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Re: What is the point of seeking a diagnosis

Post by ElliotB » Mon Mar 04, 2019 7:56 am

"How would seeking or (if it's not actually psychosomatic) receiving a diagnosis help me?"

It would really only help you if you wanted medical treatment, ie the correct choice of a drug therapy which would be predicated on a diagnosis. Otherwise self treatment is pretty much the same regardless of what you have, proper/improved diet, lots of exercise, nutritional supplements to help with any deficiencies your blood work may reveal or that are apparent in your diet and stress reduction (very, very important).

I agree with NHE, It's best not to self diagnose! Don't be afraid to use your medical insurance. A prompt and accurate diagnosis could be very helpful.

Good luck, hope you feel better soon.

auntie
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Re: What is the point of seeking a diagnosis

Post by auntie » Wed Mar 06, 2019 7:40 am

Thanks for your replies! I have not decided what to do but it is good to be in touch with this group.
Has anyone else been confused about whether the "illness" is psychosomatic? I feel like it must be, in my case...I have always been a nervous person. and I don't want to waste time and money only to look like a fool!

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Re: What is the point of seeking a diagnosis

Post by jimmylegs » Wed Mar 06, 2019 9:58 am

hi there. interested in my input? let me know :)
take control of your own health
pursue optimal self care at least as actively as a diagnosis
ask for referrals to preventive health care specialists eg dietitians
don't let suboptimal self care muddy any underlying diagnostic picture!

auntie
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Re: What is the point of seeking a diagnosis

Post by auntie » Wed Mar 06, 2019 10:11 am

jimmylegs wrote:
Wed Mar 06, 2019 9:58 am
hi there. interested in my input? let me know :)

Not sure what you mean? I am interested in any input. Especially regarding psychosomatic illness and how to differentiate it from an actual physical condition. I didn't see a comment from you in the previous thread, but any input you have would be welcome. Based on your signature, I will guess that it will have to do with diet, exercise, and self-care.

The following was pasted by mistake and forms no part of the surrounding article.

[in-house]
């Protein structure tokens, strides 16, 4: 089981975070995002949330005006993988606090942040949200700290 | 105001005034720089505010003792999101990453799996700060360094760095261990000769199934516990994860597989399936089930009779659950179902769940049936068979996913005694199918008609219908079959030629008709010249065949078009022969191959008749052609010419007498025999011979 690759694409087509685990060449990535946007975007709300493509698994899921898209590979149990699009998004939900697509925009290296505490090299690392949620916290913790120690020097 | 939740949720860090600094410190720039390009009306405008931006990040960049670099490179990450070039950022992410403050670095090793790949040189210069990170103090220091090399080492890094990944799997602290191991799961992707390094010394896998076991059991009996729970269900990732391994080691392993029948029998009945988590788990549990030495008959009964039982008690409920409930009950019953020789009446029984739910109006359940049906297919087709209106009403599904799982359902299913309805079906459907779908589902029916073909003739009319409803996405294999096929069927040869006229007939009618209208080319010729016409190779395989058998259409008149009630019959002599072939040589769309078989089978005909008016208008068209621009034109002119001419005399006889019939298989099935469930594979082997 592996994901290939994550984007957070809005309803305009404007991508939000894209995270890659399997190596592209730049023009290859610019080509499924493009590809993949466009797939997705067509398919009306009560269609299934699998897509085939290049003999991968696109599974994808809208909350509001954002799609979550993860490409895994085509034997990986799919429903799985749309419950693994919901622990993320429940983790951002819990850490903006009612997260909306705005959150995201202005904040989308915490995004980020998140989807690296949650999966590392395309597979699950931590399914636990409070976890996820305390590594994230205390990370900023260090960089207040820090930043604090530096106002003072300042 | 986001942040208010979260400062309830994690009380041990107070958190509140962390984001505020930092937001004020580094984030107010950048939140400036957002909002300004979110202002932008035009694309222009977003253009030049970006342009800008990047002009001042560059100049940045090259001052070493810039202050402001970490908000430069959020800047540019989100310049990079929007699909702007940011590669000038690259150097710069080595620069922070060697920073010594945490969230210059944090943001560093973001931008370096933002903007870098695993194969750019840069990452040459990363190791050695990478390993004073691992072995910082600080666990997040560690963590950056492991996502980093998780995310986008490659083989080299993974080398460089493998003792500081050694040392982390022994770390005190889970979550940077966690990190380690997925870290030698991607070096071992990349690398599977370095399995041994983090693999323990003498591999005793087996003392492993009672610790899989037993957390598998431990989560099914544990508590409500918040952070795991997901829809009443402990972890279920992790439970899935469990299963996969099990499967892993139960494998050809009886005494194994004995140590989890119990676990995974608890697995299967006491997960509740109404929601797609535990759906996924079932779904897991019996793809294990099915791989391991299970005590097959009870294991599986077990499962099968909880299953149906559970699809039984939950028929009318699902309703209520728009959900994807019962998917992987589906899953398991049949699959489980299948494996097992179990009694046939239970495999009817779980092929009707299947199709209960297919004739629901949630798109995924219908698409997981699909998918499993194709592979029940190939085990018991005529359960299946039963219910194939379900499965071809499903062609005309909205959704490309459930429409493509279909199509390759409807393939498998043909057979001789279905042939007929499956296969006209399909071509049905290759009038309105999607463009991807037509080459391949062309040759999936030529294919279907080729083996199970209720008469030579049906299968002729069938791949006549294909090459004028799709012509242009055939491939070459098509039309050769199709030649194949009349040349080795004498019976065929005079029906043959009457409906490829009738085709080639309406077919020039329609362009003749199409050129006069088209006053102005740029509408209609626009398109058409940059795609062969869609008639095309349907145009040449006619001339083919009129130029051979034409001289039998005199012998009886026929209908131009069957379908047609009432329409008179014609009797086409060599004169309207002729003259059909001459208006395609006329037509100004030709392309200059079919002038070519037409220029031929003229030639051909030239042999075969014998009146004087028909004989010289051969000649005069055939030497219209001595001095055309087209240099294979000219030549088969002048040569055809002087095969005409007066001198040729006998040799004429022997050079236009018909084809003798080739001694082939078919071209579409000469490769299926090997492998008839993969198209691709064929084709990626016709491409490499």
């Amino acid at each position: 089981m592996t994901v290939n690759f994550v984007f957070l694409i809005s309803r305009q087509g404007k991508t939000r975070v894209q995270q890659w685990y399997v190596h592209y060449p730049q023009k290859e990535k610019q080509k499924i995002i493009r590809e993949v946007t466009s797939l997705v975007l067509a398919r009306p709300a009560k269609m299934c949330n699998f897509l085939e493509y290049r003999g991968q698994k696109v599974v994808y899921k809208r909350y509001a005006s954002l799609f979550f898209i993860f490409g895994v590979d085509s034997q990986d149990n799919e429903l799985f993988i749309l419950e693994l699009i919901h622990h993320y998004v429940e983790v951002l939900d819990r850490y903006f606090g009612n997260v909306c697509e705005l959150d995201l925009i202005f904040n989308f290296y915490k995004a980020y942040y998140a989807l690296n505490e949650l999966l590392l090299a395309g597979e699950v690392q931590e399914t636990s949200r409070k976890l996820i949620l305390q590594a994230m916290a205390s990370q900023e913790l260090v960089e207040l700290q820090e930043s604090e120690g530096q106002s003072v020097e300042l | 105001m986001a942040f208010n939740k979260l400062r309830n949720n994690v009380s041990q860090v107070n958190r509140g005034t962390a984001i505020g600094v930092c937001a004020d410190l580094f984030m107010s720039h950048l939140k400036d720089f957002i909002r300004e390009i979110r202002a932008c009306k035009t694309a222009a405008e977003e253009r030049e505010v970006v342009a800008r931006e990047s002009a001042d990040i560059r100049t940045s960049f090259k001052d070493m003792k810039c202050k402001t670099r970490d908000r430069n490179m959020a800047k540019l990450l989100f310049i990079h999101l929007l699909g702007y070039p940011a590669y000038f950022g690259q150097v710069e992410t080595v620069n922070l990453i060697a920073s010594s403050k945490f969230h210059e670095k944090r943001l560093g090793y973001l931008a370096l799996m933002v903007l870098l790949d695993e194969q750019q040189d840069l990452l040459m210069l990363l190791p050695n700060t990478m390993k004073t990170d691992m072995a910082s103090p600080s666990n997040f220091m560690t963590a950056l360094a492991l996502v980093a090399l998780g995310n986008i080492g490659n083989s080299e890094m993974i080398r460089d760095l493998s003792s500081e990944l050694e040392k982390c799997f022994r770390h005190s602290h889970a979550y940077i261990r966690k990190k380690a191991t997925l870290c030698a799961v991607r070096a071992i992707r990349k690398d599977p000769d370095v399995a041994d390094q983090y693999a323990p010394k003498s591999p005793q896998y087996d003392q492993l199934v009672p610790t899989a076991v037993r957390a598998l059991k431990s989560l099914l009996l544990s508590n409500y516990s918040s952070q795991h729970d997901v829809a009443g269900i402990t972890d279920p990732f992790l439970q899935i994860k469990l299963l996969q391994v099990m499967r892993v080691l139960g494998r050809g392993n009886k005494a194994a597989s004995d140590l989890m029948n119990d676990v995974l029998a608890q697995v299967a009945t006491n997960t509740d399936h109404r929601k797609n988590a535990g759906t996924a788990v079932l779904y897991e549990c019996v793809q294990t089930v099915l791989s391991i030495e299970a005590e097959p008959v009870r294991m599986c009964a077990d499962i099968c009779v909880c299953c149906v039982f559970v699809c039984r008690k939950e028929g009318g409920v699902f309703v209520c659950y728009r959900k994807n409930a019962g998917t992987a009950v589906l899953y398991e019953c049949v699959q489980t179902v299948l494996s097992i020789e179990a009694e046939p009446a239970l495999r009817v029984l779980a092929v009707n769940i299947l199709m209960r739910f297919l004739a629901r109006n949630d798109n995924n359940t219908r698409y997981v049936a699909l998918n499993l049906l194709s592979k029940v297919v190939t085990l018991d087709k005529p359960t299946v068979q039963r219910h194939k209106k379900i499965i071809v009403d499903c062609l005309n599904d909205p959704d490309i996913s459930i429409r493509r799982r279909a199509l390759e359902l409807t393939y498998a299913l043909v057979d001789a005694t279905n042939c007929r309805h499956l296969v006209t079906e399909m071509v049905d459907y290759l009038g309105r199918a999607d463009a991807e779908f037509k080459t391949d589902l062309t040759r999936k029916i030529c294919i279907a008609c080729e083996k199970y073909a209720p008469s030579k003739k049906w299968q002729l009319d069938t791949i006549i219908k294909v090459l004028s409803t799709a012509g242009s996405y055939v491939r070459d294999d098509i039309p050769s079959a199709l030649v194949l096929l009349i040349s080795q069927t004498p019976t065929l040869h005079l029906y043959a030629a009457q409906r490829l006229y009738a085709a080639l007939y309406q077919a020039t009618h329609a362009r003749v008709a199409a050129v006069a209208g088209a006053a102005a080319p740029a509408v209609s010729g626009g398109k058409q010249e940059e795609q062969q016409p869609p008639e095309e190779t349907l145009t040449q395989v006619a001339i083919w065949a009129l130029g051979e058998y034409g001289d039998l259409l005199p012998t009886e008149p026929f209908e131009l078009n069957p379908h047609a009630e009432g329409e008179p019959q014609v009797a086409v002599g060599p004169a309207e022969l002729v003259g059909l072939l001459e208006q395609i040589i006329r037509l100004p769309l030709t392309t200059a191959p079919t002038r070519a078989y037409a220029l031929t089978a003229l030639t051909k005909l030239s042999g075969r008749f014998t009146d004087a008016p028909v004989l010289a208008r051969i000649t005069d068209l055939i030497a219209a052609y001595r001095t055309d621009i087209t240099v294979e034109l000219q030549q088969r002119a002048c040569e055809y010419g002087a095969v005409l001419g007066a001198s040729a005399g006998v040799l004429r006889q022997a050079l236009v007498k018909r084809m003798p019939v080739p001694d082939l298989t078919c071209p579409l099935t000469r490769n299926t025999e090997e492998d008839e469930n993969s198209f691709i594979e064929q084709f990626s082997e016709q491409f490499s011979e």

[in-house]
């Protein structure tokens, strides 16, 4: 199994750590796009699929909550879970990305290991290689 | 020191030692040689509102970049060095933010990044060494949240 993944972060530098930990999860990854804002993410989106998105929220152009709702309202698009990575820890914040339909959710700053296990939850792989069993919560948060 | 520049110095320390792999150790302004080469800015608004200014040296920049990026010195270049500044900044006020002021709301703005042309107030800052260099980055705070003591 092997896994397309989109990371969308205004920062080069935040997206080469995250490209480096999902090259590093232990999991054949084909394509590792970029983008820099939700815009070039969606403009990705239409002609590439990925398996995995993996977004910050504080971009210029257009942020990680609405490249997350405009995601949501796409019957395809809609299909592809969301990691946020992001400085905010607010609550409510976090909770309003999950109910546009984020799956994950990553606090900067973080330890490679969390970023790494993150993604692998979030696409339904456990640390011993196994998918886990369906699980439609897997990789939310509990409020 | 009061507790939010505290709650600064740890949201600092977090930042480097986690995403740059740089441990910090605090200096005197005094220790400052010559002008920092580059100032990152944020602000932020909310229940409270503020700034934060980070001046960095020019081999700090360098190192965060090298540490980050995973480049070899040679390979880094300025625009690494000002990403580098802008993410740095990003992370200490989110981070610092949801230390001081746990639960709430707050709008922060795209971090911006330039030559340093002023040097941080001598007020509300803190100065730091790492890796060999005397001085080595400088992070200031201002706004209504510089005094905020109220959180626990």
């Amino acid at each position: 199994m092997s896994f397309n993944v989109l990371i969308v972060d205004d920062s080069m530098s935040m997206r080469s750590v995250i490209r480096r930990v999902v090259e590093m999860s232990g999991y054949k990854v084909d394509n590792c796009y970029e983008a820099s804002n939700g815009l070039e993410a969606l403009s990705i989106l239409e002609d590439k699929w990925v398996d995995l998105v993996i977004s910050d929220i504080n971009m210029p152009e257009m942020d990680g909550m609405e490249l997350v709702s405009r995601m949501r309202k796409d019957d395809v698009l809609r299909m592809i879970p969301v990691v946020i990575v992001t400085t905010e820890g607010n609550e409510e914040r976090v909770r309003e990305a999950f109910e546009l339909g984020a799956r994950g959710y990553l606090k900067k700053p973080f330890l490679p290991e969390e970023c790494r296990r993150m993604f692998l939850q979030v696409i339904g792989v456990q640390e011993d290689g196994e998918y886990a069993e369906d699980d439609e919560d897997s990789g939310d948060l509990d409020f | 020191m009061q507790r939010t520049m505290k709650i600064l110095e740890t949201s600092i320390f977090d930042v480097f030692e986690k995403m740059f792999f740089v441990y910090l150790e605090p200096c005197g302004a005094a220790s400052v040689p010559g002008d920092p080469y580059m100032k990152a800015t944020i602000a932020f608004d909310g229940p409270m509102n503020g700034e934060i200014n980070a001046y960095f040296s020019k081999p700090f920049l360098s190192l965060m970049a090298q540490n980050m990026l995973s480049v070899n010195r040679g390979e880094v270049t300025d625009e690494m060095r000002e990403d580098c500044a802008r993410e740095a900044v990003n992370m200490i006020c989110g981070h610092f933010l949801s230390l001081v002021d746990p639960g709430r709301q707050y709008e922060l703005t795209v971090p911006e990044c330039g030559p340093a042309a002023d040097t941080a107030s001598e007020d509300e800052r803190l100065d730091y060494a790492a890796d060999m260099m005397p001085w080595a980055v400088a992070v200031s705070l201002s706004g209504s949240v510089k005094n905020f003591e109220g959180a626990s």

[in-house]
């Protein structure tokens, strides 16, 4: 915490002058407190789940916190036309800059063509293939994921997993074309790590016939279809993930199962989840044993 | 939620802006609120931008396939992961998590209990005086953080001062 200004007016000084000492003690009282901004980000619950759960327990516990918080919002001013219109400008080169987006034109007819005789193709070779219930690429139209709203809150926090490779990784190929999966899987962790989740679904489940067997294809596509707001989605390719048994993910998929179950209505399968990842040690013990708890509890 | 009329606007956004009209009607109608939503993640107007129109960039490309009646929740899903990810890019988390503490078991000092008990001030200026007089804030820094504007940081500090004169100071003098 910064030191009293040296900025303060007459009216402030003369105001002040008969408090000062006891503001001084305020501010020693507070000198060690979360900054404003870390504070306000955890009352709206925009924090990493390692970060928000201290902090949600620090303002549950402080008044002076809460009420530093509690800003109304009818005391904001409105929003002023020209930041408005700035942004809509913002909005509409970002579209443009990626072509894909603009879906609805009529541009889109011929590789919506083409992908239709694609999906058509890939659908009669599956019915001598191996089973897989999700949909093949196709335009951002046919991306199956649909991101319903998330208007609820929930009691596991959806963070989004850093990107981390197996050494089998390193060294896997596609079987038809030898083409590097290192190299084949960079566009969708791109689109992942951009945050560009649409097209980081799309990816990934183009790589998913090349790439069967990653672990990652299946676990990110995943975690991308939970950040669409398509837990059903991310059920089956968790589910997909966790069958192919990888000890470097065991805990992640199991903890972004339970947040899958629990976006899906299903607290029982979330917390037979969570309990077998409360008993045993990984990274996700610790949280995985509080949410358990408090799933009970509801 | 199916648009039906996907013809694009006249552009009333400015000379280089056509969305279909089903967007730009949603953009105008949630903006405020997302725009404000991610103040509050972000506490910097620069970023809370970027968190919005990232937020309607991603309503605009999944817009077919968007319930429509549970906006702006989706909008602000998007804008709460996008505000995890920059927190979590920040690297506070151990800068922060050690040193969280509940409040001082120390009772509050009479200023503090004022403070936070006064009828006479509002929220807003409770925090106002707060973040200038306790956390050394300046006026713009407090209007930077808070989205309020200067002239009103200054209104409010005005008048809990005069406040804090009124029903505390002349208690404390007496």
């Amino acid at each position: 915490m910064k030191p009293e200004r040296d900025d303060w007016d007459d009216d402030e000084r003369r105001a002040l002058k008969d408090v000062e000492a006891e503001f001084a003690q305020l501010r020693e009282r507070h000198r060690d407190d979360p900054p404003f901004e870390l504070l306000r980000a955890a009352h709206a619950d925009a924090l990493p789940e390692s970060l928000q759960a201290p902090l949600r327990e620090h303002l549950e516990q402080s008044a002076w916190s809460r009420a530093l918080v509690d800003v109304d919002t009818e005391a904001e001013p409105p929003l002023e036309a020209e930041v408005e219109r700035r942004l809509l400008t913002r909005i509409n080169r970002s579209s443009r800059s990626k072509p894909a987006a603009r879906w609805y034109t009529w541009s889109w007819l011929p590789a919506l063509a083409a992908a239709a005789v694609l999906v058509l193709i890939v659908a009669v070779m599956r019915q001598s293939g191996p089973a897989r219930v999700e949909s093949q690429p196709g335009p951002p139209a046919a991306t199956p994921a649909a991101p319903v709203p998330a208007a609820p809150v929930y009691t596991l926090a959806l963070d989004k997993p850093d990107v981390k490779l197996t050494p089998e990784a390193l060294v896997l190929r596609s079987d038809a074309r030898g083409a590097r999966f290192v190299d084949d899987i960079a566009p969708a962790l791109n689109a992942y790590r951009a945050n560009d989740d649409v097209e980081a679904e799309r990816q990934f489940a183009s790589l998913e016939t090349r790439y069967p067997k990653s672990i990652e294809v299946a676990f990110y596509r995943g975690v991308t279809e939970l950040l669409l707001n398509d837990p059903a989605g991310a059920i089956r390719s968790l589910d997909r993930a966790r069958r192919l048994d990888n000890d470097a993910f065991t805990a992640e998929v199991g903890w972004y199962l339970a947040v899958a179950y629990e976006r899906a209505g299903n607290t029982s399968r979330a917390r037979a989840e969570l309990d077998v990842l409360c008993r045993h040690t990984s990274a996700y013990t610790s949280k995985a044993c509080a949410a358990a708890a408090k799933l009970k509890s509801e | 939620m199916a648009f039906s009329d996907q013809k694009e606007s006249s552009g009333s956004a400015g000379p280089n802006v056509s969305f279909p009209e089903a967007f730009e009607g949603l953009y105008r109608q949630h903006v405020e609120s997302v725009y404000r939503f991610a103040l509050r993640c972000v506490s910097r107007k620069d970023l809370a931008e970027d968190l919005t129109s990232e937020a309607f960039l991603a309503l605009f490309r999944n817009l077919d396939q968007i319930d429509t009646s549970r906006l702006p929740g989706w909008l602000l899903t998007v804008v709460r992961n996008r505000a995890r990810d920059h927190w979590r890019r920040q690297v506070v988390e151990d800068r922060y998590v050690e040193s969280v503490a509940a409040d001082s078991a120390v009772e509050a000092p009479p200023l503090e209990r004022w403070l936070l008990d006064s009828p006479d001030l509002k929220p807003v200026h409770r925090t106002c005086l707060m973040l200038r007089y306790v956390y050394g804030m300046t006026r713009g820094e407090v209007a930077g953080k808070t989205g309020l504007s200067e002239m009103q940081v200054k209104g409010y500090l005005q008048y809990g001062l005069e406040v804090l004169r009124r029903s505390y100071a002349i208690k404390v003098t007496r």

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Re: What is the point of seeking a diagnosis

Post by ElliotB » Thu Mar 07, 2019 3:04 pm

Why take a chance and guess? Could be psychosomatic, or could be something 'real'. For your long term health, it may be in your best interest to determine what the true cause is.

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Re: What is the point of seeking a diagnosis

Post by vesta » Sat Mar 09, 2019 2:26 am

"I am 40, a woman, and suffered brain trauma twice at age 12 as the result of falls. I also had a tiny bit of nerve damage a few years ago after taking an antibiotic to which I turned out to be allergic (cipro). I have always been prone to depression and anxiety, although I have obtained a high level of education and have until recently been doing well in my field. I just don't see how a diagnosis could help me if the medicine only addresses the symptoms and doesn't slow the progression or help with the nerve damage, and then I'm saddled with a preexisting condition. So far, I have just talked to my husband about it, and got a B12 test which was normal at 650. I don't want to alienate a doctor with what is most likely a psychosomatic illness, or at least one that is very difficult to pinpoint. "

I would start with the brain trauma age 12. According to Dr Raymond Damadian it can take on average 11 years for an accident which has impacted the spine to surface as so called MS symptoms. However, the treatment would be chiropractic/osteopathic, not Neurologist. Your fears of an MS diagnosis are entirely justified since if the origin of your problems is skeletal damage, Neurologists are unlikely to recognize it or be able to treat it. (An Osteopath MD may be the best solution in the USA) See CCSVI Alliance Dr Scott Rosa for starters. Or consider point one of my Seven Steps to MS Health below.

Wishing you the best,

Vesta

"MY SEVEN STEPS TO MULTIPLE SCLEROSIS HEALTH

1. ENHANCE BLOOD/CEREBRO-SPINAL FLUID CIRCULATION

My analyses and emphasis on the fluid circulation issue set me apart from other alternative healing sites. I insist it is of vital importance.